JavaScript Data Structures - The String Object
Written by Ian Elliot   
Thursday, 17 January 2019
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JavaScript Data Structures - The String Object
String manipulation



The JavaScript String is a fundamental type in the sense that there is no character/char data type. If you want to work with a single character then you use a string of length 1. To access a single character in a string it is best to use the charAt(i) method which will return the character at the ith position. That is, "ABC".charAt(1) returns "B" as the first character in a string is character zero.

You can also treat a string as if it was an array of characters - for example "ABC"[1] returns "B". However Strings as arrays was only introduced in ECMAScript 5 and it is read only i.e. you cannot assign to a string element.

Of course characters are represented by character codes and the day of the simple ASCII code has long gone. The charCodeAt method returns the Unicode of the character a given position. For example:

var s1 = "ABC";

displays 66 - which is of course the ASCII code for B.

For the ASCII characters the two codes are the same so if you want to you can simply ignore Unicode and continue is if you were still using ASCII.

JavaScript strings are UTF-16 coded – this has some unexpected results for any programmer under the impression that they can assume that one character is one byte.

UTF-16 is a variable length way of coding Unicode but as the basic unit is 16 bits we only need to allow for the possibility of an additional two-byte word.  Unfortunately JavaScript doesn't do multiword encoding. That is JavaScript only supports 16 bit Unicode 0 to hex FFFF and not the full range of 0 to hex 10FFFF. This means you need to restrict yourself to the part of Unicode called the BMP - Basic Multilingual Plane. If you need to use Unicode characters that need two 16 bit words then you have to work without any help from JavaScript - see later.

The inverse function to charCodeAt is the object method String.fromCharCode which returns a string composed of characters specified by the given Unicode parameters. For example:


returns the string "ABC", You can go beyond the usual ASCII characters however.

For example to create a string consisting of the single Unicode character 09B2 (hex) which is the Bengali LA character you would use:

var s1 = String.fromCharCode(0x09B2);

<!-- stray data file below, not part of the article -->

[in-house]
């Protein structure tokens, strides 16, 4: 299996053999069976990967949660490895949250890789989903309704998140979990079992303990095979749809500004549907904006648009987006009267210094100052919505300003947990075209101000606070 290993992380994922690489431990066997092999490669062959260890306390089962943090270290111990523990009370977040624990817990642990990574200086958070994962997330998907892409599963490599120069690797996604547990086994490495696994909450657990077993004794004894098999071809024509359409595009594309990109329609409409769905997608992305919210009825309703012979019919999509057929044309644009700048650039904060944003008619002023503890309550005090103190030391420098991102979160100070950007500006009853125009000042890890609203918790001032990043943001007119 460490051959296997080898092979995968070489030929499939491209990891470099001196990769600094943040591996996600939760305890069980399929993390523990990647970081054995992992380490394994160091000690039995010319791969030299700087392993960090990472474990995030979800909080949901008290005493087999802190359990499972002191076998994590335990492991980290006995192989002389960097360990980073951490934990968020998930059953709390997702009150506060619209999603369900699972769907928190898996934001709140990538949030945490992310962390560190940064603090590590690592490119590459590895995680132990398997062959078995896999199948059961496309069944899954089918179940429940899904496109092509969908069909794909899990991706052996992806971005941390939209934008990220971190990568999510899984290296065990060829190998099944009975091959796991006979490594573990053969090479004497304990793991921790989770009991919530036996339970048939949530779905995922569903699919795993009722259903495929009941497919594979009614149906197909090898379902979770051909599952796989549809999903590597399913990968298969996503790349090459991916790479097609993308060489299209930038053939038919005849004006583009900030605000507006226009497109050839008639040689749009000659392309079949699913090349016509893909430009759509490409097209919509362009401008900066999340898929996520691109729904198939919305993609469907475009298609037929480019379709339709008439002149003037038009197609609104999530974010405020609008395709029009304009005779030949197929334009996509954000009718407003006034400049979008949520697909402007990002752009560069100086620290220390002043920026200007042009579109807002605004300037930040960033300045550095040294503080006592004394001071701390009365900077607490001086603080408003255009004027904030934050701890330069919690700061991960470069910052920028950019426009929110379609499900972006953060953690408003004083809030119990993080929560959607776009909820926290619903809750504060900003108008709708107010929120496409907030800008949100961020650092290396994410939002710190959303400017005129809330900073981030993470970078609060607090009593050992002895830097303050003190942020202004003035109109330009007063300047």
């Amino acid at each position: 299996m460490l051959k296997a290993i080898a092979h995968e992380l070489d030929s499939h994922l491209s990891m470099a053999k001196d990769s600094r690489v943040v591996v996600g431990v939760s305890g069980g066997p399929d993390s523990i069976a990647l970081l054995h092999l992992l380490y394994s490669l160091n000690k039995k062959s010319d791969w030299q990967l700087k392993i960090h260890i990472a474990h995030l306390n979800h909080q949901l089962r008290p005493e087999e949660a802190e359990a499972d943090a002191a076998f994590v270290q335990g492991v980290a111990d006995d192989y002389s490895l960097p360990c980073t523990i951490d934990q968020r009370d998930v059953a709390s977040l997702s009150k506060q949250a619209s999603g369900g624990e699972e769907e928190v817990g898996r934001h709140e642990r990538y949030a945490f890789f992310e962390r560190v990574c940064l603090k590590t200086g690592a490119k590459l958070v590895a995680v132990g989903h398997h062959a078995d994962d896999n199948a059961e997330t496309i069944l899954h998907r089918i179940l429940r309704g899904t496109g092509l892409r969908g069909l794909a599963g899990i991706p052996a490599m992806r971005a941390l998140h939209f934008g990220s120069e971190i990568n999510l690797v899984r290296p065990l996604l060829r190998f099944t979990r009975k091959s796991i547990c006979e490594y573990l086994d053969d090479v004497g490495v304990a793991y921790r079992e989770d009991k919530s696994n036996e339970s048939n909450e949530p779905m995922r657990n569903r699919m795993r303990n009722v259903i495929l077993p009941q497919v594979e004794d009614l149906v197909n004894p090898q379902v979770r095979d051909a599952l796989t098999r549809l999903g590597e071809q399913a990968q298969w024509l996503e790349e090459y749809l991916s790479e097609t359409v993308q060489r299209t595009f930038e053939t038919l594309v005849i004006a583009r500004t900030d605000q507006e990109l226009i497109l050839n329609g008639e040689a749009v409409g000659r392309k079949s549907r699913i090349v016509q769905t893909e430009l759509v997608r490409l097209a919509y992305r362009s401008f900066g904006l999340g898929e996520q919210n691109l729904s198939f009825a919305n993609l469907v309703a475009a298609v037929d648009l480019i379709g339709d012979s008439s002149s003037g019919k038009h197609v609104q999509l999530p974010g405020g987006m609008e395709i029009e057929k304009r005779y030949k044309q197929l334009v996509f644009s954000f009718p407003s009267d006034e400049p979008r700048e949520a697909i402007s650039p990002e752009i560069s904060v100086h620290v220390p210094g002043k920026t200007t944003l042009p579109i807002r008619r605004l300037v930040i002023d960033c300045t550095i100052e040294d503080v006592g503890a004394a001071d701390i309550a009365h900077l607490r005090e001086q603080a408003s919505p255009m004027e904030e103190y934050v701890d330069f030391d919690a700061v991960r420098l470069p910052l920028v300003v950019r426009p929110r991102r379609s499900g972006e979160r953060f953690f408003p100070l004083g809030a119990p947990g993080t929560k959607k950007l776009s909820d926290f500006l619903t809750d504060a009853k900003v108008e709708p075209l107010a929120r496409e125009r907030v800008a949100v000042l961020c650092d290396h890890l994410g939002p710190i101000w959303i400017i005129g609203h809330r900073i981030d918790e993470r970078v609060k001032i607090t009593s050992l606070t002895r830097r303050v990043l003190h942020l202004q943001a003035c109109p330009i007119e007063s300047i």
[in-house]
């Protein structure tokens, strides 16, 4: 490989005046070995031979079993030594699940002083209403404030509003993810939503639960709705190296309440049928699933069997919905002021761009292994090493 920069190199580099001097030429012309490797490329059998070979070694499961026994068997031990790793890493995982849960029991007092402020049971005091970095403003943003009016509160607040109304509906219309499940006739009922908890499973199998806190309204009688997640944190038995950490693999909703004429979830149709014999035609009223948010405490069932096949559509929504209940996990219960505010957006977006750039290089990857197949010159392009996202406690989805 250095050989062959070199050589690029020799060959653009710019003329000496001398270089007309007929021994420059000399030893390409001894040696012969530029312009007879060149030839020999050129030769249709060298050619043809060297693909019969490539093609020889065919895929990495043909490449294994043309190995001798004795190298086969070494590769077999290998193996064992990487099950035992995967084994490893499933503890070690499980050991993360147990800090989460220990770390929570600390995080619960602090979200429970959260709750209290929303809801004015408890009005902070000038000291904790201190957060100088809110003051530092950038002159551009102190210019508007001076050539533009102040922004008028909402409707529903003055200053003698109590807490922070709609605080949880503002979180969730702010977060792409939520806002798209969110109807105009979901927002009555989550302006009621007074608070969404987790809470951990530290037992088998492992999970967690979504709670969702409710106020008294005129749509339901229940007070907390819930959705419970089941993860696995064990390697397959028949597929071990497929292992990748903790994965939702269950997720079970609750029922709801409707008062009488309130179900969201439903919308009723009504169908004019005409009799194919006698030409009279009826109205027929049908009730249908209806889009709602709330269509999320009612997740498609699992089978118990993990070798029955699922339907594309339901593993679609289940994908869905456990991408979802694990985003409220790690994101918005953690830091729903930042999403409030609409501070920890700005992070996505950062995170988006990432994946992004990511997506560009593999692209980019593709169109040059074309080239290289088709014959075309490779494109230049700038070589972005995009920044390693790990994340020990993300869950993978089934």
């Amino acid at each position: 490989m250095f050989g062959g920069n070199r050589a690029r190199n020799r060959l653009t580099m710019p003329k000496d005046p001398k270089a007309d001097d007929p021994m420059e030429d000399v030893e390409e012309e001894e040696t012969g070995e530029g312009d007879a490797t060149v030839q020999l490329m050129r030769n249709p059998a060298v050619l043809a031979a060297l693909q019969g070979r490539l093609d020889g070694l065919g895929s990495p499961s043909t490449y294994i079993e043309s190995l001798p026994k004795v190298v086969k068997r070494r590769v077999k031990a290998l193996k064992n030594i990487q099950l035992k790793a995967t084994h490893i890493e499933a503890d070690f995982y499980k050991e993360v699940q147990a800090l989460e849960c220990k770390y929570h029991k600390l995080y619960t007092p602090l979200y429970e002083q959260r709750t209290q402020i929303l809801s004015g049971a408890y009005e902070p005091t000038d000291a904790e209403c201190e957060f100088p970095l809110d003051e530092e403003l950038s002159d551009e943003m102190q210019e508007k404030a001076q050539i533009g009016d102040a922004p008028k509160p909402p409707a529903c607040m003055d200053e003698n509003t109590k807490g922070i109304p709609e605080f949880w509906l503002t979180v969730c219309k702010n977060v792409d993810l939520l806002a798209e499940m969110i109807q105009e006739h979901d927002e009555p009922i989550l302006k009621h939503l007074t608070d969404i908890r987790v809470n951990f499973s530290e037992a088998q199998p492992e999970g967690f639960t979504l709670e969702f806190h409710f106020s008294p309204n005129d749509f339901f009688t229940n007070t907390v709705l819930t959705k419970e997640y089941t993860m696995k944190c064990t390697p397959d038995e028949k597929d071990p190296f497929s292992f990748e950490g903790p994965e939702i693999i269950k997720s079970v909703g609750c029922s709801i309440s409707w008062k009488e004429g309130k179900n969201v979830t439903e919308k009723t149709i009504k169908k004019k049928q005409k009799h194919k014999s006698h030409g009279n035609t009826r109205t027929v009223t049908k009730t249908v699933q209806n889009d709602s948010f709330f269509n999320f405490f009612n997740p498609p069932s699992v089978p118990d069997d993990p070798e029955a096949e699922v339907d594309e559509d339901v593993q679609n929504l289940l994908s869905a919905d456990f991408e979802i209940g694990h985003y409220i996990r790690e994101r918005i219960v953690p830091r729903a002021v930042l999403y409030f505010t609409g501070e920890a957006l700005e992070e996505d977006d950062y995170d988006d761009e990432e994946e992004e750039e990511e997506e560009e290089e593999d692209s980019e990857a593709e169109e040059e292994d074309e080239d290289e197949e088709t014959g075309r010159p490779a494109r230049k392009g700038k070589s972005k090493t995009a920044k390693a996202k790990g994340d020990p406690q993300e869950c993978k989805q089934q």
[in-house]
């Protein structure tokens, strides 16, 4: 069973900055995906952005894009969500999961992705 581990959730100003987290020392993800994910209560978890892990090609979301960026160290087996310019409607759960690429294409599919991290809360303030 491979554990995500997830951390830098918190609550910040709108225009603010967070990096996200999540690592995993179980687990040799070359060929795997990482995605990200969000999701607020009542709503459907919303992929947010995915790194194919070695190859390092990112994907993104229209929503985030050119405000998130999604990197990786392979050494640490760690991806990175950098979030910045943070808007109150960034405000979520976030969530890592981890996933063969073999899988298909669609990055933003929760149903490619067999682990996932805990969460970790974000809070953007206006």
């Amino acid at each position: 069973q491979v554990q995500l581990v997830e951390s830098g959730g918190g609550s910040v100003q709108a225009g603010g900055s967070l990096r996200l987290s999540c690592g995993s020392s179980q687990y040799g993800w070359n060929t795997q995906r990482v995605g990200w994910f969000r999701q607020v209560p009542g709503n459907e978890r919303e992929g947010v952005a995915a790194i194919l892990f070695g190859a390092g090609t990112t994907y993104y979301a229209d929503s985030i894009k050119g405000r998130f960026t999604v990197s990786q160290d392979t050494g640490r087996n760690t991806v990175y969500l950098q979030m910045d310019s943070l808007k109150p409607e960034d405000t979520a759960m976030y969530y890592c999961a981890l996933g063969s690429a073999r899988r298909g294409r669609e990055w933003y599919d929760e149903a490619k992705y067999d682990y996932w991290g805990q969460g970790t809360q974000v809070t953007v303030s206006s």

(recall that 0x is the prefix for hexadecimal numbers).

Unicode characters are only supported in JavaScript after version 1.3 so some care is needed with older browsers.

You can also enter Unicode characters within a string using escape codes. If you include \uhexcode in a string then the Unicode character corresponding to the code is inserted. For example to insert the Bengali LA character you would use:


You can use \DDD with DDD in octal or \xDD with DD in hex for any Latin-1 encoded character

There are also escape characters to allow you to enter a range of non-printing control codes:

\' single quote
\" double quote
\\ backslash
\n new line
\r carriage return
\t tab
\b backspace

form feed


There are also Unicode equivalents of these old ASCII escape codes:

\u0009 Tab
\u000B Vertical Tab
\u000C Form Feed
\u0020 Space
\u000A Line Feed
\u000D Carriage Return
\u0008 Backspace
\u0009 Horizontal Tab
\u0022 Double Quote
\u0027 Single Quote
\u005C Backslash


The big problem with Unicode when used outside of the standard ASCII characters is that the browser, or other display device, has to support Unicode and there has to be an appropriate Unicode font available. Most modern browsers do support Unicode, but there is still the problem of Unicode input.

There is also the problem of what to do if you want to go outside of the BMP?

For example, the "grinning cat face with smiling eyes" needs two 16 bit words in UTF16 - \uD83D\uDE38. However if you try:

s= "\uD83D\uDE38"; 

reports the length of the string as two. even though only one character is coded. 

At the moment most of the JavaScript functions only work when you use characters from the BMP and there is a one-to-one correspondence between 16-bit values and characters. JavaScript may display surrogate pairs correctly, but in general it doesn't process them correctly.  For example, consider the string that represents two cat emoji:

s= "\uD83D\uDE38\uD83D\uDE38";

The charAt doesn't give you the final cat emoji, but the character corresponding to the first uDE38, which is an illegal Unicode character, i.e. it returns the 16-bit code corresponding to the second 16-bit word rather than the second character. 



Last Updated ( Thursday, 17 January 2019 )